Smallville was a great idea. With great ideas attached. As I read the Wikipedia article on the series and how the show developers, Alfred Gough & Miles Millar, introduced it to the WB executives, I bite. They got me. Well, they had me for about 7 seasons then season 8 is when they totally lost me. Think about it, how could you bring in a character as sensational as Doomsday — the ultimate Superman adversary might I remind — and have him destroyed by an unrealized Superman and the motley crew version of the Justice League with essentially one big blow? For the fanboy, it’s ridiculous. For the writer, it’s lazy. Deus ex machina — a plot device utilized in more than one occasion by the show to defeat a big bad that had been an ongoing threat at the underbelly of the entire season. It takes on the form of a super bad-ass, fail-safe plan that Clark Kent just came up with through Star Trek-like application of basic physics with an idiosyncratic comic book twist. That’s basically what happened in the season 8 finale. Because Doomsday is raw power, only the Earth’s core can imprison it. Why? Because it’s convenient to the plot.

That’s what completely took me out of the show. Suspension of disbelief or not, Smallville had gone from formulating a carefully crafted universe and taking you along for a ride to creating a carefully contrived super universe and jerking you around. I did not watch an episode since that season 8 finale and decided, what the fuck, let’s see how this shit storm ends.

Let me list for you the nonsensical plot points and writerly mishaps of the series finale — an episode that has received predominantly positive reviews across the internet board:

Lois & Clark get married! Before he incarnates Superman!

1) OK, I missed the whole Clark Kent-Lois Lane official hook-up and I could care less. Tom Welling and Erica Durance have the chemistry of a post in relation to another post. I never bought it. It doesn’t help that neither are that talented of actors and it certainly did not help that Tom Welling wasn’t trying. Nevertheless, there they are in the series finale about to get married, Lois feeling she will only get in Clark’s way, that she would be selfish to distract Clark from his duties.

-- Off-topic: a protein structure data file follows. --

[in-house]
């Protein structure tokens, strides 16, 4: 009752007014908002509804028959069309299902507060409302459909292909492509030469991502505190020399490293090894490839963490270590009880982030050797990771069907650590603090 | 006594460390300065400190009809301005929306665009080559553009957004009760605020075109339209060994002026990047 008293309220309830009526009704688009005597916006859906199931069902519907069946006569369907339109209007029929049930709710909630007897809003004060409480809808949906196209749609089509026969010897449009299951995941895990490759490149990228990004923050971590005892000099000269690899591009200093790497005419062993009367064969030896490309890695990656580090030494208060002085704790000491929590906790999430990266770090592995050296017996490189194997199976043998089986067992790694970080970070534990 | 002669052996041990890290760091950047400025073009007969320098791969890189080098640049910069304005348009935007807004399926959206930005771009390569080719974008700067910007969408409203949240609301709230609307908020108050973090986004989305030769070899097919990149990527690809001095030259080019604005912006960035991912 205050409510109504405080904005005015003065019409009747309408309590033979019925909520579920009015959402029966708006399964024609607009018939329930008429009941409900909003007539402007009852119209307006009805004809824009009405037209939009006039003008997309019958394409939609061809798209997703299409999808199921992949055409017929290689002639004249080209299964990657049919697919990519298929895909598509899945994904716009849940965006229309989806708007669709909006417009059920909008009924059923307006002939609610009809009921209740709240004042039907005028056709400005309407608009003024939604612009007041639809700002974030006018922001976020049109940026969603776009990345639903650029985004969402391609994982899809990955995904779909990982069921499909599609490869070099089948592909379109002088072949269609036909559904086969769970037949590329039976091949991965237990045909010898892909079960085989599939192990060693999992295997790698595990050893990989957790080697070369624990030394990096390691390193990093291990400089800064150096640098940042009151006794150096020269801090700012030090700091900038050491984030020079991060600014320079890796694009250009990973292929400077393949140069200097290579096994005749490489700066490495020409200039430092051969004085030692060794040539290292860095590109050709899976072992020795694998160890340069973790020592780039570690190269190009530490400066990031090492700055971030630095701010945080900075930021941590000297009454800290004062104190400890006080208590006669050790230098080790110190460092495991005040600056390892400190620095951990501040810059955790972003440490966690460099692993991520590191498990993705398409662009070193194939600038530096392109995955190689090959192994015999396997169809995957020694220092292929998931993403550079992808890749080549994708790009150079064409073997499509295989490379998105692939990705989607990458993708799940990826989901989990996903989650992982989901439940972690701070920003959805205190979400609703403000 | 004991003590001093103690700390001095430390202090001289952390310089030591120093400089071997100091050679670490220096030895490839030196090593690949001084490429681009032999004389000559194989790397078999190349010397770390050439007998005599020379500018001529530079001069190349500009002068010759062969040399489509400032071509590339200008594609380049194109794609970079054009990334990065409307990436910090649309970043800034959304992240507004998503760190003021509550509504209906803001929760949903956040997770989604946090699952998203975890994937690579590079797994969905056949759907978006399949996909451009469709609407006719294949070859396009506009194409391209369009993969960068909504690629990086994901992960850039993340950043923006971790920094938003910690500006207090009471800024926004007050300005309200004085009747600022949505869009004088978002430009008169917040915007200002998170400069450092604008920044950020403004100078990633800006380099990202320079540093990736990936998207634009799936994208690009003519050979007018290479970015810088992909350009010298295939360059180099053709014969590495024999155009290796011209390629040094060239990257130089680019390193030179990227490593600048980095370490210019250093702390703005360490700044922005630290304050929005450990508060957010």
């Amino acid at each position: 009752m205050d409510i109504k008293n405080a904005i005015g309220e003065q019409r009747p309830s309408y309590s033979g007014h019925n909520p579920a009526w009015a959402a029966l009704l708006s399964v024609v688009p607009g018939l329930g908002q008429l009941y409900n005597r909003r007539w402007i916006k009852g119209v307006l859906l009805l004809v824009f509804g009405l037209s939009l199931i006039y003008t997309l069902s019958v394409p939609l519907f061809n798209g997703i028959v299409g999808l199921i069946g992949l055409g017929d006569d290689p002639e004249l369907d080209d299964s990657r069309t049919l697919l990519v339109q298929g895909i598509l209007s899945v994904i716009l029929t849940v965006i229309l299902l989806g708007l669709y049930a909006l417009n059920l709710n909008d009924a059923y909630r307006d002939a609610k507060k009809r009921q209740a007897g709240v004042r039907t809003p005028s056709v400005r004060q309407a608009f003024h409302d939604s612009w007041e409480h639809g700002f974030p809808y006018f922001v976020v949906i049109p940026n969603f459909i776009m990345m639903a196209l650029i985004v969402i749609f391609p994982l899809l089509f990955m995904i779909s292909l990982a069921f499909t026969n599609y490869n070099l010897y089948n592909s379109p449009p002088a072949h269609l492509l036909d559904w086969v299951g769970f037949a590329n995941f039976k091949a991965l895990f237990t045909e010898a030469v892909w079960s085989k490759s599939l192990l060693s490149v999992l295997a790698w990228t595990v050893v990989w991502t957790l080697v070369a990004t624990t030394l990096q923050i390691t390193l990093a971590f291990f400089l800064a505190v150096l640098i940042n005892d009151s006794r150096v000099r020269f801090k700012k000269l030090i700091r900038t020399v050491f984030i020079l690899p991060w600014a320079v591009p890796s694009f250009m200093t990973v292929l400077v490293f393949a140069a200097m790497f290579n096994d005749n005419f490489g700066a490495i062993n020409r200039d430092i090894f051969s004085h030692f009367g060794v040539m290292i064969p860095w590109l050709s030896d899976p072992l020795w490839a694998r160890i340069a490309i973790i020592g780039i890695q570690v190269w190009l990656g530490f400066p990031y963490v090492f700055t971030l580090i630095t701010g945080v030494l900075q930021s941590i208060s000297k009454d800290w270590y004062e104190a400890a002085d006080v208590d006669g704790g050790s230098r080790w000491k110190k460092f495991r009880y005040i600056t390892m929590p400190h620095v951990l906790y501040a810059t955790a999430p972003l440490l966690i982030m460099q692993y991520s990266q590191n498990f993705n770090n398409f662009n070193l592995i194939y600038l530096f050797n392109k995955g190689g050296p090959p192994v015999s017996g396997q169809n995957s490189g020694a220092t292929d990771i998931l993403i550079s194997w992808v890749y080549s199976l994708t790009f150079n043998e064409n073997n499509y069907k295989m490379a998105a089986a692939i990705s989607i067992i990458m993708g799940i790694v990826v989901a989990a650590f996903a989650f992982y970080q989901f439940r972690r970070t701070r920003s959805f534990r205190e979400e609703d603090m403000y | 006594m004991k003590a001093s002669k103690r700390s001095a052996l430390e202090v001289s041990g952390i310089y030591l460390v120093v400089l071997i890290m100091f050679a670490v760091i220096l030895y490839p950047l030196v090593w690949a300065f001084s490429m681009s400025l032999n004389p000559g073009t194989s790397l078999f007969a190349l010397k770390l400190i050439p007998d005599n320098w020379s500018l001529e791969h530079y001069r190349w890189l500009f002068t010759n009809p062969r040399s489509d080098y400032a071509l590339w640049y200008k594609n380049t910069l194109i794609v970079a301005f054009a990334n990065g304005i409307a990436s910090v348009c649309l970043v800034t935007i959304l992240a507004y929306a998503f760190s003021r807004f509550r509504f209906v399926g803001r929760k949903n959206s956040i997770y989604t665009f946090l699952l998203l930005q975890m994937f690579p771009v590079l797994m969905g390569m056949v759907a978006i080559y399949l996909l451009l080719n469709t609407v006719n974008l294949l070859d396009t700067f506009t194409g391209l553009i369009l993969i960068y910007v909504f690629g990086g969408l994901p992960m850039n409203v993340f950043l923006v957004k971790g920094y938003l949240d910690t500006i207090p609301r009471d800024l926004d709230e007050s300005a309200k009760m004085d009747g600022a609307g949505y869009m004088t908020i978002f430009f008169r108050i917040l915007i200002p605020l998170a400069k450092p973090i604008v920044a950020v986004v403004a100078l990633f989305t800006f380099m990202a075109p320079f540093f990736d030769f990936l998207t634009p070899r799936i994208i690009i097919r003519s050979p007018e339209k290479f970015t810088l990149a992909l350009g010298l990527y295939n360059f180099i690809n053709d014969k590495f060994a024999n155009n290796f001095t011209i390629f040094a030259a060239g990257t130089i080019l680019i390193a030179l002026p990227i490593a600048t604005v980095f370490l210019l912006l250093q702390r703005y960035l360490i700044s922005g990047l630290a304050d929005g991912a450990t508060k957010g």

My initial reaction is: “Wow, that woman has a large ego.” Lois is probably the most ill-conceived, underwritten character in Smallville after Clark. Since her introduction in season 4, the relationship between Lois and Clark has been at-arms-length. The writers knew they had to allow the Lana-Clark story to reach a smooth conclusion since they had been building that story up since the series started. Thus, rather than derailing Clark’s attraction to Lana, the show’s producers felt that it would be best to deflect any attraction between Lois and Clark yet still write in some sort of burgeoning relationship. This was not successful.

In season 8, with Clark entering the world of journalism, Lois suddenly sees potential in Clark. The writers show this through moments of jealousy and gushing gazes on the part of Lois. Meanwhile, Clark is so involved in saving the world, his interest in Lois is friendly at best as it has been since she joined the cast in season 4. Traditionally, Lois Lane is supposed to be the one completely enraptured by her career and Clark, still allied with his hero-complex, is the one to seek out Lois Lane’s affection. The story’s gender relations have completely shifted from the 1930’s Jerry Siegel version; the latter oddly appearing more progressive than the former.

The marriage happens – sort of – in an overlong, schmaltzy shot-counter-shot of Lois and Clark at the alter, the shots cross-dissolving from one to the other. Their vows – that they wrote themselves and we know this because they had read them to us earlier in the episode – are voiced-over (but their lips do not move). Like I said, schmaltzy.

Tune in for Pt. 2 next week! In which I discuss: Darkseid, Lex Luthor’s return & Clark Kent fulfilling his destiny!

I remember growing up, watching Roseanne. Once, following an episode, I went up to my mom and told her, “When I grow up, I want to be just like Roseanne Conner,” to which my mom responded, “Darling, that’s not a good thing.”